Postby N. Needleman » Tue Sep 05, 2017 7:02 am

I would like to see Bobby and Shelly's trouble resolved, to see them back together and happy. I'd like to see Audrey okay. I'd like to see Laura freed from the place Cooper has dragged her to and possibly Judy subdued. Beyond that I'm okay. I don't know if Cooper will ever learn. If this is solved I don't think it will come wholly from him, and I don't think he will return to the world as we know it. He's gone too far.

(Should add: I personally suspect Ben and Beverly got together.)
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Re: S3: Biggest Disappointment About Unresolved Subplots?

Postby Troubbble » Tue Sep 05, 2017 7:06 am

If we take The Return as a single piece of art, and theorize that David and Mark are open to return to this world again, I think they wrote themselves into interesting corners with old characters and new ones alike--leaving many potential storylines to follow up on and resolve.

This is the only way I can currently process most of the characters' storylines. Nothing about these side stories feels complete right now, but it certainly seems like David and Mark HOPE to complete them.

Take Jerry as an example: He's lost for virtually the entire show, wandering as far as Wyoming before finding himself at the exact right place at the exact right moment to witness his nephew's fate at the hands of the Doppelganger. Afterward, we see Ben being informed of Jerry's whereabouts, so we're essentially promised he will return to describe more about what he saw... Only why would that matter, given the fact that the Doppelganger is dead and gone?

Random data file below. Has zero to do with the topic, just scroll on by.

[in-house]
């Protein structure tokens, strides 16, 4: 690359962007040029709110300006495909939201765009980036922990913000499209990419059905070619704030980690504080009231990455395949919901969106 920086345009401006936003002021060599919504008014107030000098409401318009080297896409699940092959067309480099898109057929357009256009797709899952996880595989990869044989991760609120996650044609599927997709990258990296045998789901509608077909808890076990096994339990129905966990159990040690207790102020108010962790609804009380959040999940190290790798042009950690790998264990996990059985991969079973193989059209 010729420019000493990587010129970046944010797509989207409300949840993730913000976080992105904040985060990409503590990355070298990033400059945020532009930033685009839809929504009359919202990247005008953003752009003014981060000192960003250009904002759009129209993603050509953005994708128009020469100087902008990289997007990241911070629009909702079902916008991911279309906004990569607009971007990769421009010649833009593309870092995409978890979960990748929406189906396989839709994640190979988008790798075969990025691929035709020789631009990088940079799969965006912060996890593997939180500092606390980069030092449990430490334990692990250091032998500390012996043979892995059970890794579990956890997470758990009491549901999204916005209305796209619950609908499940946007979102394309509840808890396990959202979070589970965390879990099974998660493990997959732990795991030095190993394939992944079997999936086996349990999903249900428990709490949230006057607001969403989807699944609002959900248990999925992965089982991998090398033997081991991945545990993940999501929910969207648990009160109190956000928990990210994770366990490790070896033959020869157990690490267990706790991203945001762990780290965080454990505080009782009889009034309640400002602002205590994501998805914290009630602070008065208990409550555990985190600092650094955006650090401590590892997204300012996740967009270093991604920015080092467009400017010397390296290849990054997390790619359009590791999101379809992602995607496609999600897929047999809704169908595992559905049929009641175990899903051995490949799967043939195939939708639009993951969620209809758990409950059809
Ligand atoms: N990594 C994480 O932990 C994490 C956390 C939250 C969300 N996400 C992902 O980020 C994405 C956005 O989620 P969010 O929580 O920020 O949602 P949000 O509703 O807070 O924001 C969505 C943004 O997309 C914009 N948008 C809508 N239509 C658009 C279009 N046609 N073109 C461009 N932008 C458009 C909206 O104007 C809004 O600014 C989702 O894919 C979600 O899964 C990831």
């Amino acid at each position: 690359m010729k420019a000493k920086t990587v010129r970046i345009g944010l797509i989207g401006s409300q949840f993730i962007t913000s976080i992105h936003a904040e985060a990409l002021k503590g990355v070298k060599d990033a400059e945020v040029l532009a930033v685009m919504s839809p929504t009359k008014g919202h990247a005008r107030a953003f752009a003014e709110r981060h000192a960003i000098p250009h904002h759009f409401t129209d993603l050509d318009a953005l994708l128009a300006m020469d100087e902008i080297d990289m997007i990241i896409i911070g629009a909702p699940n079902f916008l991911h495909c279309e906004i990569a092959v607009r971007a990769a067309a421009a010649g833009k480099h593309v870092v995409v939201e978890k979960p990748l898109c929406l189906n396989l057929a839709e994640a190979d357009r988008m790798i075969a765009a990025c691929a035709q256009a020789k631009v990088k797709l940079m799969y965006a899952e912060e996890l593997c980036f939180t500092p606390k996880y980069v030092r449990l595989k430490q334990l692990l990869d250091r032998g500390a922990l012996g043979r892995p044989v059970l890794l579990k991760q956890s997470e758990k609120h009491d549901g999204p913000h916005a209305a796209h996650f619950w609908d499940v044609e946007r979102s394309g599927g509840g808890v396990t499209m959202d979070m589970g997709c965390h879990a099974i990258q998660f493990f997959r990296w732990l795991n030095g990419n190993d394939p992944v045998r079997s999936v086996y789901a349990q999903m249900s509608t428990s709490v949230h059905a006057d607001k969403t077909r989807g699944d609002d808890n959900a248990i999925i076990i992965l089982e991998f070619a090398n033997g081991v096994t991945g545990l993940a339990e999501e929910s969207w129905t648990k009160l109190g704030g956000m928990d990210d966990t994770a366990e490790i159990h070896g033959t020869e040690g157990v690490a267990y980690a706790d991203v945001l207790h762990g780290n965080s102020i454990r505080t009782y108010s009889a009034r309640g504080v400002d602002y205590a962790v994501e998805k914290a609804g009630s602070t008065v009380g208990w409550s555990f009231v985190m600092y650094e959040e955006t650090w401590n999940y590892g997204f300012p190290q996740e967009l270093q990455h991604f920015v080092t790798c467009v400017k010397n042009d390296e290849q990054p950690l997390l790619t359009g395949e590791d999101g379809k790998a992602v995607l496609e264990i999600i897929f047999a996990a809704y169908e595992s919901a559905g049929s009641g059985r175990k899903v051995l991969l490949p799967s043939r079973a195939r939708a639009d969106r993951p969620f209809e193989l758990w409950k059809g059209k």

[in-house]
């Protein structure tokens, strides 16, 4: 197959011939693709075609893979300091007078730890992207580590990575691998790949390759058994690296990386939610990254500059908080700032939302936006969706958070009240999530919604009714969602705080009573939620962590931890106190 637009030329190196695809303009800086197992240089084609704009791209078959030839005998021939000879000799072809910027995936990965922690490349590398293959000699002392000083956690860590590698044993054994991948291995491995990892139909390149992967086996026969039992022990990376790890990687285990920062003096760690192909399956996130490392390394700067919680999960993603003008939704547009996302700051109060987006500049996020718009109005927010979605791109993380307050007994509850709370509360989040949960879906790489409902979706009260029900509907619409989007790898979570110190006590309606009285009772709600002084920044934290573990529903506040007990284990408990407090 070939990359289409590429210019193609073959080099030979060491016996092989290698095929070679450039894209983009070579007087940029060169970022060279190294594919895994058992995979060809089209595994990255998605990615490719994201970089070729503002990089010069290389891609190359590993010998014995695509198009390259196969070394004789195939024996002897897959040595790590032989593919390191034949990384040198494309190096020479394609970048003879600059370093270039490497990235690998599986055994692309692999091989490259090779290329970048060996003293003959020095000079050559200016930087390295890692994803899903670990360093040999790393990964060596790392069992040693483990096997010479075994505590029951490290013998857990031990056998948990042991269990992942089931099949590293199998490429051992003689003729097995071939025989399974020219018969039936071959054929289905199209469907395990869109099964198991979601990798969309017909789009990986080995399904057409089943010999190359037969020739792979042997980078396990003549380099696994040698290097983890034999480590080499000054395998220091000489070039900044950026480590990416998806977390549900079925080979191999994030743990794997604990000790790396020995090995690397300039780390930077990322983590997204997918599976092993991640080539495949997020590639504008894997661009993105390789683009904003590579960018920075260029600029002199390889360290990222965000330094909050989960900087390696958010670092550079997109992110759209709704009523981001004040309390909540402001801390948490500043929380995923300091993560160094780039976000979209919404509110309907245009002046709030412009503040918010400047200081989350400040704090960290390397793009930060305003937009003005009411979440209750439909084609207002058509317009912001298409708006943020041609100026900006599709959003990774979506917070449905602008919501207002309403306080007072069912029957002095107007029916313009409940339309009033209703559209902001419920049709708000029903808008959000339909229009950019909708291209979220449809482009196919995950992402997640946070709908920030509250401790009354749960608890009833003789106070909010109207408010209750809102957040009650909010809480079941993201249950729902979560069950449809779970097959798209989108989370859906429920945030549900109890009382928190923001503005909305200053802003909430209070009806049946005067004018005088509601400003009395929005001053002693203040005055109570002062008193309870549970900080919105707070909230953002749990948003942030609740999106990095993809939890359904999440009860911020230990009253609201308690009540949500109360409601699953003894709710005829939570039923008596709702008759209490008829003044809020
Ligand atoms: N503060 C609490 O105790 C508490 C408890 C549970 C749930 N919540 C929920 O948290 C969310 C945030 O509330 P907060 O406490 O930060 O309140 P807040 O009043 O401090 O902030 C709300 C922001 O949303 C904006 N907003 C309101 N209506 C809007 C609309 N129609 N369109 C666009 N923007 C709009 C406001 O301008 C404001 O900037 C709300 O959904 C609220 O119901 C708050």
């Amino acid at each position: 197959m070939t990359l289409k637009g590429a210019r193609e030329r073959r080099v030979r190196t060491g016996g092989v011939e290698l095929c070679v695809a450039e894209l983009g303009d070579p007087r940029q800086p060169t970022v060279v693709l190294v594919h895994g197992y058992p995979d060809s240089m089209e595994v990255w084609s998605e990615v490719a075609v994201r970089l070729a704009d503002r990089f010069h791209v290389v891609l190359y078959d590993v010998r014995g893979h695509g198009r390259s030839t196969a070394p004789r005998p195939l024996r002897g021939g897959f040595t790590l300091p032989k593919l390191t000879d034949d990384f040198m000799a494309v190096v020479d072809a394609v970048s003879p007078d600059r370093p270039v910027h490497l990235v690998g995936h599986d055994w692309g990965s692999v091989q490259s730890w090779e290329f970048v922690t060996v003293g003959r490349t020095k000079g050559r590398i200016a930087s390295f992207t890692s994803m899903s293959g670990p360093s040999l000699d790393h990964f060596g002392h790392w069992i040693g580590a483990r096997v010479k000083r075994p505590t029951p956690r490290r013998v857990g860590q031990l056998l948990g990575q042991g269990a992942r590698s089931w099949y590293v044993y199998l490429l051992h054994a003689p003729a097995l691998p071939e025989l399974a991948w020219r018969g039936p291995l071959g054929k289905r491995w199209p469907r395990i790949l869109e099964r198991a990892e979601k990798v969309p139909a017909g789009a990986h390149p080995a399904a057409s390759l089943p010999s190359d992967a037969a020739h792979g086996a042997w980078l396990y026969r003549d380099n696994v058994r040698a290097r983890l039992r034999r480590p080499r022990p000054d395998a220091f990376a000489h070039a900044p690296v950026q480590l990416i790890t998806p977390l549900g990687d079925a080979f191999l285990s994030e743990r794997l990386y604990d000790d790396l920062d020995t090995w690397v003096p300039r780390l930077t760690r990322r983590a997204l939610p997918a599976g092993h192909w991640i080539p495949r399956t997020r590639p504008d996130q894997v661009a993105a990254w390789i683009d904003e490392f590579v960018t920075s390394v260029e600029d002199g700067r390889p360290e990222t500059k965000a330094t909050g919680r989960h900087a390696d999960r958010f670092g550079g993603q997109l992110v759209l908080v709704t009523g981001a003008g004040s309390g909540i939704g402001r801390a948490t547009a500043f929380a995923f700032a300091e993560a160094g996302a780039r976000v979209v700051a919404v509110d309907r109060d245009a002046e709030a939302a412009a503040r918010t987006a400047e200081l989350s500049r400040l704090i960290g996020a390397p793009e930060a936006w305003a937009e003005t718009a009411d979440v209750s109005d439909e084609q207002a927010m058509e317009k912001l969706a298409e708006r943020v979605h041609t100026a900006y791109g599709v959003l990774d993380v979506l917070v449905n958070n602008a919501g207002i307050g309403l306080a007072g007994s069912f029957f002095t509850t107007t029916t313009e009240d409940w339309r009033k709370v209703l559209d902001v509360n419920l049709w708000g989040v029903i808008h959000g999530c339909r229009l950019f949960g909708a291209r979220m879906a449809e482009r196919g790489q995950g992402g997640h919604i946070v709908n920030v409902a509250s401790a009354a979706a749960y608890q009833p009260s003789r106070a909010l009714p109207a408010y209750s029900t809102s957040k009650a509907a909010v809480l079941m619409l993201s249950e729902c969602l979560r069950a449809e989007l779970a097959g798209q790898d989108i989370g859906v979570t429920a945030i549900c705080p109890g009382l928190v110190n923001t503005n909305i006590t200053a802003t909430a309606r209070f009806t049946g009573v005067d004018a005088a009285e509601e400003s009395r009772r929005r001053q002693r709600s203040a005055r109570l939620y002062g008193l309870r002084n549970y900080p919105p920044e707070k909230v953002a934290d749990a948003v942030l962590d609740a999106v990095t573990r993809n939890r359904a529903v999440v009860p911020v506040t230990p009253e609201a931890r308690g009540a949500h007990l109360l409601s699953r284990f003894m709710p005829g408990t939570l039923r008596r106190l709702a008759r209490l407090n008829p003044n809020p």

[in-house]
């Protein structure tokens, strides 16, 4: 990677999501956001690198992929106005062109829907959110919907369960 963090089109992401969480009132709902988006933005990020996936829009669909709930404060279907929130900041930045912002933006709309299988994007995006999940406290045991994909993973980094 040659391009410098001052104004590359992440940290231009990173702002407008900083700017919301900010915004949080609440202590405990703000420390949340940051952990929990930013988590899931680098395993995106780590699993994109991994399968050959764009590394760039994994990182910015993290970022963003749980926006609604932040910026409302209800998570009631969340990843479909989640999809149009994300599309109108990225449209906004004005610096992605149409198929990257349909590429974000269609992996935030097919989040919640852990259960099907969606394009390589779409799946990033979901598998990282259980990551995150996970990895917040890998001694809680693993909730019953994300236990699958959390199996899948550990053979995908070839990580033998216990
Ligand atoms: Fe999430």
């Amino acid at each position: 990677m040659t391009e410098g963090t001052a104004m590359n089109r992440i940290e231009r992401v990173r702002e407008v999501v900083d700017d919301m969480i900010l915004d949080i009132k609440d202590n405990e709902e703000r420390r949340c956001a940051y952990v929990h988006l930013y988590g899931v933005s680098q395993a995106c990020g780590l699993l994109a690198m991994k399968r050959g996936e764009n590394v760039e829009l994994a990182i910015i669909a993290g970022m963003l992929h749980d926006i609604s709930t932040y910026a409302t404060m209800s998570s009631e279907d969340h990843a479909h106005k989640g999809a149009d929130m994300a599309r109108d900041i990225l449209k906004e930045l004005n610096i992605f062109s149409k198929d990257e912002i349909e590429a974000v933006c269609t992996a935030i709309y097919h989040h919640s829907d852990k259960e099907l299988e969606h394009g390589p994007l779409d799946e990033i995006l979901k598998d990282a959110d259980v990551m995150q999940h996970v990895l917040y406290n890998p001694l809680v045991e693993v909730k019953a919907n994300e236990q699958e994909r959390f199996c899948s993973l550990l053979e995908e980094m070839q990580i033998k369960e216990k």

In my opinion, it matters with respect to Richard's storyline -- which could potentially continue at another time. It was no accident that Richard disappeared, when it probably would've been simpler to film if he just dropped dead on the spot.

It's like they actively tried to conceive of cliffhangers for everyone, establishing more of a purpose for them in a story which could still continue.

There's no reason Jerry had to be there for that scene, and certainly no reason we needed to follow his odyssey in the woods leading up to that, unless Richard's (assumed) death is important and required a witness. Moreover, there is no reason Ben needs to hear from Jerry afterward--especially given where the story is headed in the final two parts--unless that scene promises further payoff down the road.

Granted, if Mark and David can't secure a budget to continue, we will all just have to use our imagination... But I'm feeling pretty strongly that they left these subplots unresolved for a reason.
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Re: S3: Biggest Disappointment About Unresolved Subplots?

Postby waferwhitemilk » Tue Sep 05, 2017 7:19 am

FWIW, this is how i imagine Jesse's new car:

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Re: S3: Biggest Disappointment About Unresolved Subplots?

Postby Troubbble » Tue Sep 05, 2017 7:20 am